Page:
Published by the Philadelphia Museum of Art. 125 pages; with essays by Peter Barberie, Beth A. Price, and Ken Sutherland. ISBN Nos. 0-87633-189-4 (cloth); 0-87633-190-8 (paper); 0-300-11137-1 (Yale cloth). The Publishing Department, Philadelphia Museum of Art, 2525 Pennsylvania Ave., Philadelphia, PA 19130 USA. http://www.philamuseum.org .
When the Philadelphia Museum of Art became home to the Julian Levy Collection of more than 2,000 photographic treasures in 2001, there was no doubt that the centerpiece of Levy's great holdings was a trove of 361 works by Eugene Atget. These images reflect a key art-historical moment of the 1930s, in which Levy--photography's most prescient collector--and Berenice Abbott partnered in preserving and promoting the contents of Atget's studio, staking their futures on the eventual recognition, not only of Atget, but also of the photographic medium as a worthy art form.
We all know how that played out, and this book and its accompanying exhibition beautifully document the Abbott-Levy project, which brought Atget's vision to a world that was still waking up to photography's possibilities. Abbott, who would find her own fame as a photographic visionary, printed many of these shots herself, rendering superb fidelity from the master's negatives, while Levy found an audience of Atget collectors that has never ceased to grow. In the end, of course, such careerist details matter less than the sheer richness and curiosity of Atget's eye as he documented a Paris of high and low aspiration. His images fused the noble statuary of Versailles and Paris with the trees, leaves, and transient nature of the living world, and captured the rough details of streets, shop windows, prostitutes in their doorways, as well as the domestic textures of salons and other interiors.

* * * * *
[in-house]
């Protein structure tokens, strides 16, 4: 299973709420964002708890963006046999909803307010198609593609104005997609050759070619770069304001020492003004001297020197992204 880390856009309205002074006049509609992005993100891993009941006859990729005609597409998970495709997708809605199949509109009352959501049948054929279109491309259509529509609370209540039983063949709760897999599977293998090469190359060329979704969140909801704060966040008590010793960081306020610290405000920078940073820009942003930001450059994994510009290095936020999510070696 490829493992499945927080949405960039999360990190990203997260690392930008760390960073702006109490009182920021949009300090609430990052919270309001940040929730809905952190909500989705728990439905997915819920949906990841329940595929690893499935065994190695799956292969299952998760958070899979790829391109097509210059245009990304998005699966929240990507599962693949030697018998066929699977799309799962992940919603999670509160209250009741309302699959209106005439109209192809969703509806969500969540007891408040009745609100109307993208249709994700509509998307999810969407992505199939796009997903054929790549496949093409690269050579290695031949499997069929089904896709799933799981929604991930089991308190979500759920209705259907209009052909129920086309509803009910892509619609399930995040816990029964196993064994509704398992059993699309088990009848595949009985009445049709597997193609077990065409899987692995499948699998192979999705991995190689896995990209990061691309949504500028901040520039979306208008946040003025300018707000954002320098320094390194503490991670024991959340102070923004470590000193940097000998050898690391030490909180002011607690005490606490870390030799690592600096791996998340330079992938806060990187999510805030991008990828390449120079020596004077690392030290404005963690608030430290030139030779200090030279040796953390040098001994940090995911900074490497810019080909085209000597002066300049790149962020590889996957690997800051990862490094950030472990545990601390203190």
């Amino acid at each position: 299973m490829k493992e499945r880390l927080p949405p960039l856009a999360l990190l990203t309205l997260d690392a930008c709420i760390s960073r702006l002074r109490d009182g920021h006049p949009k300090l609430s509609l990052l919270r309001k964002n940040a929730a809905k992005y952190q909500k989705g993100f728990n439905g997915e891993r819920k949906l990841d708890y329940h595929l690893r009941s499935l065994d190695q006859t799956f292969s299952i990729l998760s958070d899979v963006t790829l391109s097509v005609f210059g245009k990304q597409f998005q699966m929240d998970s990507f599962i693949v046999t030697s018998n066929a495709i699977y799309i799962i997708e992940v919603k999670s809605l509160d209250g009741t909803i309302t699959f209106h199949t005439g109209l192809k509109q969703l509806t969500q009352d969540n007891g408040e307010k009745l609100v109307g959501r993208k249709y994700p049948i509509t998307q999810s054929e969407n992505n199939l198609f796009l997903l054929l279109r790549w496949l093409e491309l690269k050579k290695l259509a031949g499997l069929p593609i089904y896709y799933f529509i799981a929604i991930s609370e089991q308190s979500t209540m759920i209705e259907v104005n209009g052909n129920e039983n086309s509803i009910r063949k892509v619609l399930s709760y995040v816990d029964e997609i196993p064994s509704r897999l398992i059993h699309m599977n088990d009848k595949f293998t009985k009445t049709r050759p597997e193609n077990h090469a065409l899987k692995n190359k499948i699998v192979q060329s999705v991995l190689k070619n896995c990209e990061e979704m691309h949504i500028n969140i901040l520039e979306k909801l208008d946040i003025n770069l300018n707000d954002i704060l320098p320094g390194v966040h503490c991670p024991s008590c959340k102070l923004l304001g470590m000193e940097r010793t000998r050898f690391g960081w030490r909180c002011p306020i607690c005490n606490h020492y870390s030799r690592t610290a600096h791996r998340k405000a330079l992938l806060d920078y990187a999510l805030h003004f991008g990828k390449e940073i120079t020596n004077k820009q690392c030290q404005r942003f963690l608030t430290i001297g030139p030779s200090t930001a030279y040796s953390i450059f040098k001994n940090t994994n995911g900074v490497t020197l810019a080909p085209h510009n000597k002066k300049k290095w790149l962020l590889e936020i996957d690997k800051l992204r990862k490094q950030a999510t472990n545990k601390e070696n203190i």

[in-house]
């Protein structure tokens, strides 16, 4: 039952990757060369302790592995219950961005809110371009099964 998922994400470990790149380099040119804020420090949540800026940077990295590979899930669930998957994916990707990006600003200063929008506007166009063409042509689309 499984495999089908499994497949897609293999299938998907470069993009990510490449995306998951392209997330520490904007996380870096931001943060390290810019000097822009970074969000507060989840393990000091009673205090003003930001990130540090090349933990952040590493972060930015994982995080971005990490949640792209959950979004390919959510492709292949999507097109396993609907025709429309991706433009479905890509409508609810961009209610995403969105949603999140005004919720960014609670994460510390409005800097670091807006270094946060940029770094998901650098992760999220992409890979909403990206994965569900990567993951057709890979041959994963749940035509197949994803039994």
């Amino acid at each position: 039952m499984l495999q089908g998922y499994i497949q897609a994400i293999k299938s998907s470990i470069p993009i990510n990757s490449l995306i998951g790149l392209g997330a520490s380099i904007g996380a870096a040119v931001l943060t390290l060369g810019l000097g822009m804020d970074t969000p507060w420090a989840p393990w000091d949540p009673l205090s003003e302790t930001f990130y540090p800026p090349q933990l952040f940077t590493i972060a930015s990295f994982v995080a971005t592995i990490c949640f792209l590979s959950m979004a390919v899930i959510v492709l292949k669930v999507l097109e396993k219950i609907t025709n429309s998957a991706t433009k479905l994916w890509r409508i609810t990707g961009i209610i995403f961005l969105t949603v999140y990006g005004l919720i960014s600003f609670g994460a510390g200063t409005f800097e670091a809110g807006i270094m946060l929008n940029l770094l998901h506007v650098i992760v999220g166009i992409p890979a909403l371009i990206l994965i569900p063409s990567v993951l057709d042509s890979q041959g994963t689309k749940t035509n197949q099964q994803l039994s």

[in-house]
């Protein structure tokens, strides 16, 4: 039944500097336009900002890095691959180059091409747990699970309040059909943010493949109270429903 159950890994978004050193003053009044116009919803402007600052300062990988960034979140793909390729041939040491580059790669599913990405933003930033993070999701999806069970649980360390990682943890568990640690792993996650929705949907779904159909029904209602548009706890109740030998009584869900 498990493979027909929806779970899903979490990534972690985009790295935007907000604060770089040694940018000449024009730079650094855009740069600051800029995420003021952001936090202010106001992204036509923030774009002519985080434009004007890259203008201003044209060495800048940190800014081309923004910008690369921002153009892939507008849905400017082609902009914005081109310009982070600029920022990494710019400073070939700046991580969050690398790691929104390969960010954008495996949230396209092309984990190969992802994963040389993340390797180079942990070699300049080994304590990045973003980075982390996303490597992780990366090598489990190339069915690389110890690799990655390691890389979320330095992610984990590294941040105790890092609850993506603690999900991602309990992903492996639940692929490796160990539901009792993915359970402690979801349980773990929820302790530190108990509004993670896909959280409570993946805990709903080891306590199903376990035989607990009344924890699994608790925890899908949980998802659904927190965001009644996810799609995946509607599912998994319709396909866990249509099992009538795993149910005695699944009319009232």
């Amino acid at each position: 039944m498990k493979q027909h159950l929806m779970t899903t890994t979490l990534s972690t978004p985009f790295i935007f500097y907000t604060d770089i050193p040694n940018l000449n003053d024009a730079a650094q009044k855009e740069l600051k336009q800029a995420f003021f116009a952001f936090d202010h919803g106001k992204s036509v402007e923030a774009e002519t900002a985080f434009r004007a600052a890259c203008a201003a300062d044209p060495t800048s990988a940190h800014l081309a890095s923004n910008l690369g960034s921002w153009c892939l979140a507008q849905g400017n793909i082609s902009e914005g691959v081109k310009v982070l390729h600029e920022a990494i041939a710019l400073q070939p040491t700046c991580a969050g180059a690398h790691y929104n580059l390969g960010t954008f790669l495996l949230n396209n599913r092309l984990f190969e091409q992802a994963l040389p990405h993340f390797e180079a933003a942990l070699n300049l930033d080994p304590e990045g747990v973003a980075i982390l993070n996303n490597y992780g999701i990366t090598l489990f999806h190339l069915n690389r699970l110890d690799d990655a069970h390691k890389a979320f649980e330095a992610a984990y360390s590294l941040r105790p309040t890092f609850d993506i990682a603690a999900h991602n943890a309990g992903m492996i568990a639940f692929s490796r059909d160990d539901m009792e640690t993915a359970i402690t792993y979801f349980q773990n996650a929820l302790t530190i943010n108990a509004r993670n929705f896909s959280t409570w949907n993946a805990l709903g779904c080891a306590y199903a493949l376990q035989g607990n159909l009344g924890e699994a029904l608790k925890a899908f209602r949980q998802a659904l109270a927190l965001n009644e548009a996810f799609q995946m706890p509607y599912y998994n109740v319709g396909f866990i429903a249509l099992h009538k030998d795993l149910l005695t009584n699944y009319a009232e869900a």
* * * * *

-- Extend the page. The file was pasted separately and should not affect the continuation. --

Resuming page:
As Peter Barberie notes in his essay, "Atget's photography was remarkable for the scope and depth of its subject matter, but his career was similar to those of dozens of other photographers who worked in Paris during his lifetime…Yet Atget took his work most seriously. His photographs manifest a daunting ambition to record countless things." Indeed, Atget's influence on the modernism of Abbott and so many other photographers, whose strategy was to initiate an aesthetic conversation through an abundance of sheer visual information, is profound. It is revelatory to see, in these remarkable photos, how the details of time, place, and texture can combine for so much in a single frame.